By Caleb Rollins
The faithful who gather at the corner of Ninth and Market Street in downtown Tacoma, Washington, have done their fair share of discernment over the past 125 years. Their latest decision led to the creation of Urban Grace in 2005, an ecumenical congregation with Baptist roots that now functions as a community hub for local nonprofits, dance companies, the farmers market, and more.
The history of this current iteration of Christian community that sits on the ancestral land of the Puyallup tribe begins in March 1883, with the founding of First Baptist Church and the first church building at this corner. In 1925, they decided to remain in the same location and built a new building. In the late 1970s, the people of First Baptist once again faced a decision about the future in their community. With membership declining, the congregation seriously considered a move to the suburbs, where they believed they could grow again.
However, after careful consideration, the members of First Baptist felt the call to remain in place and serve the community of downtown Tacoma. “Remaining downtown was an interesting and beautiful choice,” says Rev. Ben Robinson, pastor of Urban Grace.
Even with this renewed spirit and commitment, participation in congregational life continued to dwindle. By 2000, only twenty people regularly attended worship, and the closure of First Baptist and their forty-thousand-square-foot building became inevitable. In response to this ending, ecumenical leaders of Tacoma joined with the members of the congregation and determined to use the building to help jump-start a new ecumenical congregation. “There was no resistance because we knew we didn’t have much choice if we were going to survive,” says longtime member of First Baptist Willie C. Stewart. “We should have done it years ago.”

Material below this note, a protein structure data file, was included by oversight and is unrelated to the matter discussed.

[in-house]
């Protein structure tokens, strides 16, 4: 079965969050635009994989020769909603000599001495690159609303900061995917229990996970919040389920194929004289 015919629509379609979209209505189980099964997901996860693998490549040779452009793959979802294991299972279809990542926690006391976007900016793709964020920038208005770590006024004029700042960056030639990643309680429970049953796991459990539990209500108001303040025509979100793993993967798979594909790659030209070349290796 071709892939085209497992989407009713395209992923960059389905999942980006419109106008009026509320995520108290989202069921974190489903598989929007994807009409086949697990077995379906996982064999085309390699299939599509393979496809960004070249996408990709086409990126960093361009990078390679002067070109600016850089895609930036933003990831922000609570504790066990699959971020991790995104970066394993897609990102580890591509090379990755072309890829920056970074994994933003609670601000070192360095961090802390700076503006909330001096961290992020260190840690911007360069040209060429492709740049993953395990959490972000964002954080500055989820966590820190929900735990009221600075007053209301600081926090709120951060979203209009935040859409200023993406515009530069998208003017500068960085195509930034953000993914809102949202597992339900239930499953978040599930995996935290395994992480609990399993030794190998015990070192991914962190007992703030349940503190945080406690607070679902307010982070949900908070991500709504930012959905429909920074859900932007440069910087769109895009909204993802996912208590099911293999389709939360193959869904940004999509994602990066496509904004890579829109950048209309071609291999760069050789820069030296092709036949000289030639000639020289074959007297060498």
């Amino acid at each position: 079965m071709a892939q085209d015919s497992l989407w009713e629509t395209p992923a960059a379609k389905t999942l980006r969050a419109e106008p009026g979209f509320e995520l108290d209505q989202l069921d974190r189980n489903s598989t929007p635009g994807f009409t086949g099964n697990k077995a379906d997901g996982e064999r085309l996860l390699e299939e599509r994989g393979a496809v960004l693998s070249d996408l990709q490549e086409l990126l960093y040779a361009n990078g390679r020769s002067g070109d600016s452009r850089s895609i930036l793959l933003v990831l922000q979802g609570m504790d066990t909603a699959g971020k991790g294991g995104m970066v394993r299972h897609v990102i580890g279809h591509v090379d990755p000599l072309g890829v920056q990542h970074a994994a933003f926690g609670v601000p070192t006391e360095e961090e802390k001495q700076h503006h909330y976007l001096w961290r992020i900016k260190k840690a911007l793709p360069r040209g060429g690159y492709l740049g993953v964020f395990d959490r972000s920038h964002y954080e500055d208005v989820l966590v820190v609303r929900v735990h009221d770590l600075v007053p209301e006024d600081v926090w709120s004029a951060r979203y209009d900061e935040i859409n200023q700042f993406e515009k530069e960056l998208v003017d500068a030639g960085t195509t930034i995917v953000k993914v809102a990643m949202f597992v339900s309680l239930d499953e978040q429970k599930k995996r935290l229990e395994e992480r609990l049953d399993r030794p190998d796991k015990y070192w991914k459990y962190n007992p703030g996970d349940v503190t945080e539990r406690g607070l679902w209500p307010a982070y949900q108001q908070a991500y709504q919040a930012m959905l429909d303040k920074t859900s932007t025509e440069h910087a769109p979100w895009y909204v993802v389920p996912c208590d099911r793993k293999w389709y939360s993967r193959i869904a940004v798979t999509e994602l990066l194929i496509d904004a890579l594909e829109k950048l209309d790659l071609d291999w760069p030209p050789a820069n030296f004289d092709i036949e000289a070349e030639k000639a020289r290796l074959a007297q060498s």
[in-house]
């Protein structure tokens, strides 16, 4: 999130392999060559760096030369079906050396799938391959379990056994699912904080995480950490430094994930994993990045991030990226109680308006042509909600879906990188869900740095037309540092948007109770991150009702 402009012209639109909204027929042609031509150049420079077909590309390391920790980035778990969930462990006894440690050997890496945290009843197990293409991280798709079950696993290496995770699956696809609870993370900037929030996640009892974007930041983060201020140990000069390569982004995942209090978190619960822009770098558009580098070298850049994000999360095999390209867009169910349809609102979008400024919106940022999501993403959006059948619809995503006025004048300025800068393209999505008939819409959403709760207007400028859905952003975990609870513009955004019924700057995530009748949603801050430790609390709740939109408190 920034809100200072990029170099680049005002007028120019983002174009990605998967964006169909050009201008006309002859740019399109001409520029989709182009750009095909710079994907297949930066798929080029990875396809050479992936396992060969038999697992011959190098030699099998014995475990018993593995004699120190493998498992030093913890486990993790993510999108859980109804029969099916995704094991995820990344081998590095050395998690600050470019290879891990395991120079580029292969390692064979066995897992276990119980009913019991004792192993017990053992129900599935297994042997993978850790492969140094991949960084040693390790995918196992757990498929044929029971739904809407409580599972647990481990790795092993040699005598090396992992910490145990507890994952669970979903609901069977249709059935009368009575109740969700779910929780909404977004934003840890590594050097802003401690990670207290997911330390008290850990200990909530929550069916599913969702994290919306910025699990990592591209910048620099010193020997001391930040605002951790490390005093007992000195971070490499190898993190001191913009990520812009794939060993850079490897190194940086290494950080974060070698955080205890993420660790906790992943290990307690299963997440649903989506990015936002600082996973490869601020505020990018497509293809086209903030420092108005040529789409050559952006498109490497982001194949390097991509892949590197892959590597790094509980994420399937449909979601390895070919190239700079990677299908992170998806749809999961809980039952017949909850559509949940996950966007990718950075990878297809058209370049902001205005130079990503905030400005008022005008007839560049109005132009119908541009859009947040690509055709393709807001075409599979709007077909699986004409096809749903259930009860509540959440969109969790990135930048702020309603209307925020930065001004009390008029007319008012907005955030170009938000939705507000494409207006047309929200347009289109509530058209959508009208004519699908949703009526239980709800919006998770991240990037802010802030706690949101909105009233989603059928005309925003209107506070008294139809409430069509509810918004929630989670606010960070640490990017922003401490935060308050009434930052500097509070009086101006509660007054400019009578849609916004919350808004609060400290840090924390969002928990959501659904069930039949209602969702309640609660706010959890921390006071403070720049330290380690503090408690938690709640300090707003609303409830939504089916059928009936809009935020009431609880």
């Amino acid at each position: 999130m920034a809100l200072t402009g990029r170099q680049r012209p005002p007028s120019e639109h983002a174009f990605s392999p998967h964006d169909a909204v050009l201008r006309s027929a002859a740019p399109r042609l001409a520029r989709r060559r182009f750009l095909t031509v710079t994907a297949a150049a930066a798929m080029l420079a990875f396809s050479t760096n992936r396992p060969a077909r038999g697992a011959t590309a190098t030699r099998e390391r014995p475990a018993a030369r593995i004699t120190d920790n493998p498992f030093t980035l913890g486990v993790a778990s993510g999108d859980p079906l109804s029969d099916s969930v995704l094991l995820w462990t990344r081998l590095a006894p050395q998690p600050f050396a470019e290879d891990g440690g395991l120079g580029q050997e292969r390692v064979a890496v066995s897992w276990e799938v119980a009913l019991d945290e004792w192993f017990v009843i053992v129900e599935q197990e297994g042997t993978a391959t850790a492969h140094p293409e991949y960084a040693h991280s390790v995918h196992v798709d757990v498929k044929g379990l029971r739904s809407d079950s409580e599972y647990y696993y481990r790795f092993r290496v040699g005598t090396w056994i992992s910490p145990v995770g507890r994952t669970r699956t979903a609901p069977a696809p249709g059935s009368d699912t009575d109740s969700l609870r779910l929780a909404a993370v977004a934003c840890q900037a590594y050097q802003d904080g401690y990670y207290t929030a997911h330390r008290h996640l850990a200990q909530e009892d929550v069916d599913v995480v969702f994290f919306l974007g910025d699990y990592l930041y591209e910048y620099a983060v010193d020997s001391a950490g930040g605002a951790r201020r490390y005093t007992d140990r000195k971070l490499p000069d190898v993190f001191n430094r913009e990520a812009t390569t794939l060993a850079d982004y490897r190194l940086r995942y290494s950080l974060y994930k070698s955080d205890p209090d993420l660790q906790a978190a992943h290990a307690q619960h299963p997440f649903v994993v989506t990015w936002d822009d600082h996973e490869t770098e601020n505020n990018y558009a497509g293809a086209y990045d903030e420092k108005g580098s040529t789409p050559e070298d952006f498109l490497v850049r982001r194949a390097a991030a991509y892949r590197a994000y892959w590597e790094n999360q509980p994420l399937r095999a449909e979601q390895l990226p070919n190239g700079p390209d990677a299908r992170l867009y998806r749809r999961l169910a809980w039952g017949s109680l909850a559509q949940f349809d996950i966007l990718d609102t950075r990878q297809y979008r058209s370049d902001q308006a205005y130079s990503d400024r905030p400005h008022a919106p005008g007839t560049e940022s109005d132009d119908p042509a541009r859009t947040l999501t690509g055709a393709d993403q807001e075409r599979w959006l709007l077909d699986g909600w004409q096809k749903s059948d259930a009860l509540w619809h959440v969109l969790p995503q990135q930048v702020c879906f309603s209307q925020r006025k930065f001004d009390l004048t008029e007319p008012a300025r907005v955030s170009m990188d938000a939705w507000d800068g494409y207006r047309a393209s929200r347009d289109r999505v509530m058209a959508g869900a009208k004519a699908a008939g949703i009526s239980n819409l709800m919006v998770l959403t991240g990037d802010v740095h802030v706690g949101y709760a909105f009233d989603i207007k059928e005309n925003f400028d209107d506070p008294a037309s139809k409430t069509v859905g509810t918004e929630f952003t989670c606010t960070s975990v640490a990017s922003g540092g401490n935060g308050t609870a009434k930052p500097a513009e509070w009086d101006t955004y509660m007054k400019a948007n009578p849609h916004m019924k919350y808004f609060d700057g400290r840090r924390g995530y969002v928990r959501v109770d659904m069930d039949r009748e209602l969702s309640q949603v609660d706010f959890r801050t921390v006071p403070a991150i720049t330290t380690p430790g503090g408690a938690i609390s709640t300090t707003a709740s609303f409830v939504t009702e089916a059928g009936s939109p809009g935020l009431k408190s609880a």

The first members of Urban Grace, including some from First Baptist, still faced an uphill battle to remain an asset to the community. They spent some time without a pastor and had to attend to decades of deferred maintenance on their nearly one-hundred-year-old building. In the midst of these hurdles though, Urban Grace built on community relationships that First Baptist had nurtured for years and began to cultivate new ties with their neighbors. “The church didn’t just move into a neighborhood; the neighborhood moved into the church,” says Robinson.
Urban Grace began increasing the number of community groups they hosted in their building. With funding and technical support from the National Fund for Sacred Places, a program of Partners for Sacred Places in collaboration with the National Trust for Historic Preservation, the people of Urban Grace deepened their understanding of the needs of their downtown neighborhood.
Because their church intentionally and clearly began meeting community needs, a regional foundation that typically does not fund churches agreed to fund investments in their decaying building. This foundation became convinced by the community-centric mission of the congregation and the use of their physical assets. “The building is the ministry,” says Robinson. This gift helped leverage more giving from the congregation for their mission and more funding from the National Fund for Sacred Places.
COVID has certainly shifted the practices of Urban Grace and the community members that use their buildings. Yet the groundwork the community laid in developing ties and gathering funding has helped them adapt to this challenge more easily. Today the church and the building are organized separately to allow for more flexibility and efficiency in their operations. The rental revenue that comes into the building does not always cover operating costs, but it has created a revenue stream that otherwise would not have existed.
Perhaps more importantly though, the opening of their building to community groups has allowed Urban Grace to fulfill its mission to serve the community. Their building continues to be a main avenue through which they show love for their neighbors. From the first decision to stay downtown to the welcoming and inclusive hospitality of today, the downtown congregation of Tacoma has shown what it means to love a place.
This story is part of Lake Institute’s story collection, the Faithful Generosity Story Shelf, which highlights congregations and other religious organizations who have sought to use their assets and resources in creative—and sometimes surprising—ways as an expression of faithful giving.
Each entry in our Story Shelf is short enough to be read and discussed during a committee meeting or other group gathering. Our hope is that these accessible vignettes will spark new questions, conversation, and imagination among clergy and laity about what might be possible with the funds, buildings, land, and other resources in their care. If you know a story that should be included in the Story Shelf, suggest it here.
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